WHILE OTHER major cities are knee-deep in eye-meltingly delicious tonkatsu, Portland's ramen scene is still coming into its own.
Yet step down an alley off SE Hawthorne to a black cart with a built-in standing ramen counter, ring the bell for service, and you'll taste our ramen revolution headed in the right direction.
Opened in May, Umai is already on soup junkies' radar. Just two months in, it made the Oregonian's top 10 best new food carts list. On a recent visit, I sat next to a white guy slurping up long strands of toothsome ramen noodles—made in-cart daily—and plotting his return to Tokyo. Later, I parked next to another newspaper's food writer who was there for a Wednesday afternoon fix.
Umai, which means delicious in Japanese, is the work of Forest Carter and Austin Moore, both bluegrass musicians turned noodle maestros. Besides the fact that these dudes have beards and are in a band, there are other unmistakable Portland elements in the soulful broth: the chicken is Draper Valley, the pork hails from Carlton Farms, and—despite the very wheaty essence of ramen noodles—there's a gluten-free option, too.
The Umai ramen ($10) comes with three broth choices, shio (salt), shoyu (soy sauce), and miso. The shio is what truly sings here, imparting subtle comforts and a richness that builds. The shoyu and miso are also well executed. They'll appeal to someone who wants a more immediate flavor pop—it draws you in fast and leaves your tongue umami-tied when you inevitably drain the last drop.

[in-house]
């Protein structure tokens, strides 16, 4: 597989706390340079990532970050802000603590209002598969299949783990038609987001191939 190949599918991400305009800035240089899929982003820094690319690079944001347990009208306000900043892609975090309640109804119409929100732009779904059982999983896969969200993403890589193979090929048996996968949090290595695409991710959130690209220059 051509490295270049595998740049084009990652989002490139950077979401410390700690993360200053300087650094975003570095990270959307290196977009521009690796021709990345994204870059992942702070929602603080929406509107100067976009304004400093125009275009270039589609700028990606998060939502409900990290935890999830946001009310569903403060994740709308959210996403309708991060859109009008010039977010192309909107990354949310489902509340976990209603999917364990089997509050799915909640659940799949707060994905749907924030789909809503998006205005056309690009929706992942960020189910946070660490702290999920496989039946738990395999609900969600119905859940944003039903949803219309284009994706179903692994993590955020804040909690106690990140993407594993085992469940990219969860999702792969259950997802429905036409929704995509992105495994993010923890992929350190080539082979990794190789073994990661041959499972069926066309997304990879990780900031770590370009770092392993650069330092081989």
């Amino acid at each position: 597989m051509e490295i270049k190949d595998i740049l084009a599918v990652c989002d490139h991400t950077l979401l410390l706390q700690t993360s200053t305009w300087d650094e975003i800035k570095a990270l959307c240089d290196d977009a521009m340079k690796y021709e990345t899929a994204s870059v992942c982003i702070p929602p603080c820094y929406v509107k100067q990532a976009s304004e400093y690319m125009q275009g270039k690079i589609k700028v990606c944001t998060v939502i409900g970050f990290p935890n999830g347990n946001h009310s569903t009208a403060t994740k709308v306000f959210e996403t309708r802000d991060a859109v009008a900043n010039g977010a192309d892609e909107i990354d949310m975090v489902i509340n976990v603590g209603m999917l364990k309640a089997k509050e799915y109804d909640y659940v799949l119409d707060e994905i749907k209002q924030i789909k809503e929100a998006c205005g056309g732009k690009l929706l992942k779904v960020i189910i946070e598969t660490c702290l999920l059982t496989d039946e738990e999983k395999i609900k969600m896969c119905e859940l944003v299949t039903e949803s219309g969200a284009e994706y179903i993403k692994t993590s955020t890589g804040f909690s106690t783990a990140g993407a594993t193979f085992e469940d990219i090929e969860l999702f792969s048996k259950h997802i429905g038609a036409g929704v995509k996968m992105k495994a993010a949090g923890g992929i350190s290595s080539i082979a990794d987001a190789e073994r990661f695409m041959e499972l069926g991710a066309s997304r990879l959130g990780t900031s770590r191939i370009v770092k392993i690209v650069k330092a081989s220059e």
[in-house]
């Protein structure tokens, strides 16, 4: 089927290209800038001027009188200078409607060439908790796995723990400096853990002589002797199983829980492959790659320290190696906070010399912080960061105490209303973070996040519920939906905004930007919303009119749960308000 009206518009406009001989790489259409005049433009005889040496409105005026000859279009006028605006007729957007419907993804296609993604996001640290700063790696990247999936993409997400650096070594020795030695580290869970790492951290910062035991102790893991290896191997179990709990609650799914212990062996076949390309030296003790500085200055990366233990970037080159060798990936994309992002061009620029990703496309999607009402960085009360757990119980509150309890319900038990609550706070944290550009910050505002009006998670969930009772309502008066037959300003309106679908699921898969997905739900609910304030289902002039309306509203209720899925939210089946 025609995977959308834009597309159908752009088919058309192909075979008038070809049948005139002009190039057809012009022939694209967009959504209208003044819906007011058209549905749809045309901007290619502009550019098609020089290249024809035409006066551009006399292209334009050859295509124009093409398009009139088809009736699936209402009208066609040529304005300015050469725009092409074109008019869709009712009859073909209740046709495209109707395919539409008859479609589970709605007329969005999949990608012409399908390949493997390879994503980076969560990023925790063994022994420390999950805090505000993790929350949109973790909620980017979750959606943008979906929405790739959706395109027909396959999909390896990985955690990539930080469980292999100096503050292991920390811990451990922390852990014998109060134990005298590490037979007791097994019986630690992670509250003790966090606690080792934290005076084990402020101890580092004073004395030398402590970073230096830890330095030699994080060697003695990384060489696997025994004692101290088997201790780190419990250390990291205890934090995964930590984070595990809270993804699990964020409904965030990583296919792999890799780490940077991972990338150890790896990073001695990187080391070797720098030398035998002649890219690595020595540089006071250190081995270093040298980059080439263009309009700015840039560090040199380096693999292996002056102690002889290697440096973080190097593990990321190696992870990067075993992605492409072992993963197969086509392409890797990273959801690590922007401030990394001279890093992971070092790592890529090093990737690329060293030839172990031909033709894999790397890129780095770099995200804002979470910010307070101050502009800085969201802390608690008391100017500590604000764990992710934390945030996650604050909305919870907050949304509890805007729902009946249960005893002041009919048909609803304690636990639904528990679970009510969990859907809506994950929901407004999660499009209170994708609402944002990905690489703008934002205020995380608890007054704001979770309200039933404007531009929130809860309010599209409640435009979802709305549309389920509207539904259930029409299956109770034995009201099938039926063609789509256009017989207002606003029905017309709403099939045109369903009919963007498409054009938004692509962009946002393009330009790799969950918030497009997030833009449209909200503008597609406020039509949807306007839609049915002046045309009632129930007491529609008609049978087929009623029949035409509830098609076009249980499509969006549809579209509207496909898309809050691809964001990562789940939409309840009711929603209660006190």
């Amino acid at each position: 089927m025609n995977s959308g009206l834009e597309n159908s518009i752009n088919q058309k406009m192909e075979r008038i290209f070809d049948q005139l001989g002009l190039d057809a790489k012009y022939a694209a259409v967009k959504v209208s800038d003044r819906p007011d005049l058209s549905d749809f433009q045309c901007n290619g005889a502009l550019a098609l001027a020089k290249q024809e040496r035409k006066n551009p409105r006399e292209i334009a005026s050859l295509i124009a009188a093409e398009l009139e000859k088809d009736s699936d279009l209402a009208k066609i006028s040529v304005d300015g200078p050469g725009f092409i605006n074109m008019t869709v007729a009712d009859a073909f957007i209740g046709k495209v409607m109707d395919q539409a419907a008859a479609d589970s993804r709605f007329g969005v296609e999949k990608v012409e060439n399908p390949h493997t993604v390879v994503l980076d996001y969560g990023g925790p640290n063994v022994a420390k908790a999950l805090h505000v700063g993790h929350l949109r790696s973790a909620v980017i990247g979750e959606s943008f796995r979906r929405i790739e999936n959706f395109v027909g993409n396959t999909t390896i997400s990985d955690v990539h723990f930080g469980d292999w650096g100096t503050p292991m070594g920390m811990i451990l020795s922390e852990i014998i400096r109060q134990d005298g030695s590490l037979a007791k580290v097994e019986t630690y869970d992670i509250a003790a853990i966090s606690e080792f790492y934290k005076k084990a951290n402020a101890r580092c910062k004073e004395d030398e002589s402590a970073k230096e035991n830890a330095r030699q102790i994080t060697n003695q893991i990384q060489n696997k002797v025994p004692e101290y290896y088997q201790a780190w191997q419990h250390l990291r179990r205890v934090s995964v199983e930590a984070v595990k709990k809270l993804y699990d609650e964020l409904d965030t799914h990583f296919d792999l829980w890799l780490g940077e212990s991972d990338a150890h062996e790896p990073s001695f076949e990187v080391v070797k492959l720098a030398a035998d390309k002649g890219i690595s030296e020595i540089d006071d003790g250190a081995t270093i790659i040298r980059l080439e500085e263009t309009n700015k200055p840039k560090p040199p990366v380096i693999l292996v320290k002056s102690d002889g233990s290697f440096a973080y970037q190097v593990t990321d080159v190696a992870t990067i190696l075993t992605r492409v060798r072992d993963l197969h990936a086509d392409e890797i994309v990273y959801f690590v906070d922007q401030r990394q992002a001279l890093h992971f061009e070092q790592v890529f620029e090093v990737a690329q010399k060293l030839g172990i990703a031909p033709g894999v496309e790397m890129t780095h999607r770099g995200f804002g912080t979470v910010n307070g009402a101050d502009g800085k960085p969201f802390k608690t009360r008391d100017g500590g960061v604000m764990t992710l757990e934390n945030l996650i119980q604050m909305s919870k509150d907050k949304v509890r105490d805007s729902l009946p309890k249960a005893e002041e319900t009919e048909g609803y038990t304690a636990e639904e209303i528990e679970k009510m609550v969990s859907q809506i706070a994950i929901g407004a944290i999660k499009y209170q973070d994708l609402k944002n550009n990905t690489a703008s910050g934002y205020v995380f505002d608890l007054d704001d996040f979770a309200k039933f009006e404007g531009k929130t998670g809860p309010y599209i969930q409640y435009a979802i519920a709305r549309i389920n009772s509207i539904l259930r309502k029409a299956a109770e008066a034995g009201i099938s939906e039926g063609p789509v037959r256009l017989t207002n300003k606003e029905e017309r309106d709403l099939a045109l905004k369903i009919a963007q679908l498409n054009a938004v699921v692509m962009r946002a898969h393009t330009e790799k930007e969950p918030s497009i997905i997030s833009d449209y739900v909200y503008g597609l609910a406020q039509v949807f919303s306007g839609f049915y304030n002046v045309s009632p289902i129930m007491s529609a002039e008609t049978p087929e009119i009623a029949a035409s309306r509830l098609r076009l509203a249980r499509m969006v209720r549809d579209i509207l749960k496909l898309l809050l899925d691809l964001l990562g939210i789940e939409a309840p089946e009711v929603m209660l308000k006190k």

No matter your base broth, each bowl is topped with slow-cooked shredded pork shoulder that's better than 90 percent of the carnitas in town. It's moist, pumped up with salty goodness, and boasts inexplicably crunchy edges that collide beautifully with a medium-cooked egg floating nearby. Vinegar- and soy-pickled shiitakes join the show, bringing along a raft of steamed greens that have a bit of bite. And those noodles are Asian al dente, even as they further cook in the hot broth. No matter what winds up in your shallow soup spoon, it's going to be a delectable mouthful.
A vegetarian version ($10) swaps out the pork for a lightly deep-fried eggplant karaage and remains every bit as complex, while a broth-less ramen ($9) is serviceable but loses some of its charm. Sandwiches, including a fried chicken karaage, bacon chutney, bok choy slaw, yuzu kosho aioli on a French roll ($8), are satisfying and pack the same intense flavors. They're also not as stellar as the soup.
There's a few promising ramen shops set to open in the coming months: Japanese chain Kukai is opening an outpost in Beaverton, while Biwa—whose bowls have always been one of most reliable bets in town—is unveiling Noraneko in Inner Southeast. Ramen may be all the brothy rage, but there's a clear demand: Umai stays open until 8 pm most nights, but limited prep space means they close up shop when the noodles are gone. Go early. Go often.
Wed-Sat noon-8 pm, Sun noon-3 pm... or until they run out of noodles. Picnic tables, stand-up covered ramen counter.